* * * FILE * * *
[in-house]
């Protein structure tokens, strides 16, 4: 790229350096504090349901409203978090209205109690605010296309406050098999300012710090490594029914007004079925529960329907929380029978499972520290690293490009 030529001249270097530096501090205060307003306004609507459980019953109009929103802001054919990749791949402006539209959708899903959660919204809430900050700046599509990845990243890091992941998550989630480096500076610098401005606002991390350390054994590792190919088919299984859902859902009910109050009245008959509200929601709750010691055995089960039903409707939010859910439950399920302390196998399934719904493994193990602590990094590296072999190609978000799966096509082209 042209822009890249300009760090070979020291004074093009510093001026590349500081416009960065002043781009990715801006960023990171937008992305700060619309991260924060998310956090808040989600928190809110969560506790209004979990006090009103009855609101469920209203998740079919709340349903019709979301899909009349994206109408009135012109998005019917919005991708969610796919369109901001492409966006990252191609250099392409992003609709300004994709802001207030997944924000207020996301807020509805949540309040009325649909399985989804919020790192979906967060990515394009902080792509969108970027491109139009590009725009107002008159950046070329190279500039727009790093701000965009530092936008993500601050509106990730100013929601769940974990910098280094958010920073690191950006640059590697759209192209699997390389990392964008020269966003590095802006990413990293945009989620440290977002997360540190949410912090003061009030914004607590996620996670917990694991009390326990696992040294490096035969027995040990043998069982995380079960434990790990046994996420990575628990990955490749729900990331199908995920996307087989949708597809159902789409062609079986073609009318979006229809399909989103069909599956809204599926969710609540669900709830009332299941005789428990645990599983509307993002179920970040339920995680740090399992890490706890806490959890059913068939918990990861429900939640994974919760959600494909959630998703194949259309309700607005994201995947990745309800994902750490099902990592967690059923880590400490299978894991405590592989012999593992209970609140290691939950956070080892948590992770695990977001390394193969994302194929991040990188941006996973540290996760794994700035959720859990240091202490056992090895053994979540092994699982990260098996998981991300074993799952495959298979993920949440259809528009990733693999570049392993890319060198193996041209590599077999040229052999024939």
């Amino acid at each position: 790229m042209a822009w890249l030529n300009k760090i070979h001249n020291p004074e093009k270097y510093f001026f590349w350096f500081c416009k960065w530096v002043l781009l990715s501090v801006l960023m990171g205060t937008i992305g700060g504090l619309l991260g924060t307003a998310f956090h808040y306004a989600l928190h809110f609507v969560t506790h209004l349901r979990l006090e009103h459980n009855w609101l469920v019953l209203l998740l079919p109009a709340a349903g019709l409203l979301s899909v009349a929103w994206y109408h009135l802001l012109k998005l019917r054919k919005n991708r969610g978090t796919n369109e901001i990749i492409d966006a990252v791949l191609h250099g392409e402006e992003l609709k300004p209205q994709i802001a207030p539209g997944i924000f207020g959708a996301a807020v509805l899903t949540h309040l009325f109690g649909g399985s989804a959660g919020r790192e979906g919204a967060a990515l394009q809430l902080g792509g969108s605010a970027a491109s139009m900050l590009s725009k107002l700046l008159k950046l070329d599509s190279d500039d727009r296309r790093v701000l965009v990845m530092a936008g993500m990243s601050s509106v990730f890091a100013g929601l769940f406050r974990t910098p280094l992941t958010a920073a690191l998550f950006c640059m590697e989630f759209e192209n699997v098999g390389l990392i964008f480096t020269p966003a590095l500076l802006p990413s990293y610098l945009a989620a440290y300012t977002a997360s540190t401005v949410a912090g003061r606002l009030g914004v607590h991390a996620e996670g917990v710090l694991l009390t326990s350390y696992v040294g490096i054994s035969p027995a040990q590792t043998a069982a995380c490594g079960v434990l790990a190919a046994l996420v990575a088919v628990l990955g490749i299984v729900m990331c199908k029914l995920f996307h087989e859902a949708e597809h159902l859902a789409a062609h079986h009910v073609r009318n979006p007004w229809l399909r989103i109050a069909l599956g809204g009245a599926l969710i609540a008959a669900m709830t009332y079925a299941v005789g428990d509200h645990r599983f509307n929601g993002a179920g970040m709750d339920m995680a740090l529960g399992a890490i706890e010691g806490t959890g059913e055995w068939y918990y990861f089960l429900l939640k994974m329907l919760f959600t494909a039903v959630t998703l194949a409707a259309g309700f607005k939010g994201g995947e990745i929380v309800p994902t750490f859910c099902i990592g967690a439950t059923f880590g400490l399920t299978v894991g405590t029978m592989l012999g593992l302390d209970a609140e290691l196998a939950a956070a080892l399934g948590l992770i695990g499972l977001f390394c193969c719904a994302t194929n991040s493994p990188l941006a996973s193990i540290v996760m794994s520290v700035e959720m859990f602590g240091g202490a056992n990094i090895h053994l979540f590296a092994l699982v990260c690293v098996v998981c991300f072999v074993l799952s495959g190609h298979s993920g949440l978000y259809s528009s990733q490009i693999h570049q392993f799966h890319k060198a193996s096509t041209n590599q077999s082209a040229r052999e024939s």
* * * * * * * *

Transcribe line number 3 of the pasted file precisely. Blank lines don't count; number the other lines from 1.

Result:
């Amino acid at each position: 790229m042209a822009w890249l030529n300009k760090i070979h001249n020291p004074e093009k270097y510093f001026f590349w350096f500081c416009k960065w530096v002043l781009l990715s501090v801006l960023m990171g205060t937008i992305g700060g504090l619309l991260g924060t307003a998310f956090h808040y306004a989600l928190h809110f609507v969560t506790h209004l349901r979990l006090e009103h459980n009855w609101l469920v019953l209203l998740l079919p109009a709340a349903g019709l409203l979301s899909v009349a929103w994206y109408h009135l802001l012109k998005l019917r054919k919005n991708r969610g978090t796919n369109e901001i990749i492409d966006a990252v791949l191609h250099g392409e402006e992003l609709k300004p209205q994709i802001a207030p539209g997944i924000f207020g959708a996301a807020v509805l899903t949540h309040l009325f109690g649909g399985s989804a959660g919020r790192e979906g919204a967060a990515l394009q809430l902080g792509g969108s605010a970027a491109s139009m900050l590009s725009k107002l700046l008159k950046l070329d599509s190279d500039d727009r296309r790093v701000l965009v990845m530092a936008g993500m990243s601050s509106v990730f890091a100013g929601l769940f406050r974990t910098p280094l992941t958010a920073a690191l998550f950006c640059m590697e989630f759209e192209n699997v098999g390389l990392i964008f480096t020269p966003a590095l500076l802006p990413s990293y610098l945009a989620a440290y300012t977002a997360s540190t401005v949410a912090g003061r606002l009030g914004v607590h991390a996620e996670g917990v710090l694991l009390t326990s350390y696992v040294g490096i054994s035969p027995a040990q590792t043998a069982a995380c490594g079960v434990l790990a190919a046994l996420v990575a088919v628990l990955g490749i299984v729900m990331c199908k029914l995920f996307h087989e859902a949708e597809h159902l859902a789409a062609h079986h009910v073609r009318n979006p007004w229809l399909r989103i109050a069909l599956g809204g009245a599926l969710i609540a008959a669900m709830t009332y079925a299941v005789g428990d509200h645990r599983f509307n929601g993002a179920g970040m709750d339920m995680a740090l529960g399992a890490i706890e010691g806490t959890g059913e055995w068939y918990y990861f089960l429900l939640k994974m329907l919760f959600t494909a039903v959630t998703l194949a409707a259309g309700f607005k939010g994201g995947e990745i929380v309800p994902t750490f859910c099902i990592g967690a439950t059923f880590g400490l399920t299978v894991g405590t029978m592989l012999g593992l302390d209970a609140e290691l196998a939950a956070a080892l399934g948590l992770i695990g499972l977001f390394c193969c719904a994302t194929n991040s493994p990188l941006a996973s193990i540290v996760m794994s520290v700035e959720m859990f602590g240091g202490a056992n990094i090895h053994l979540f590296a092994l699982v990260c690293v098996v998981c991300f072999v074993l799952s495959g190609h298979s993920g949440l978000y259809s528009s990733q490009i693999h570049q392993f799966h890319k060198a193996s096509t041209n590599q077999s082209a040229r052999e024939s």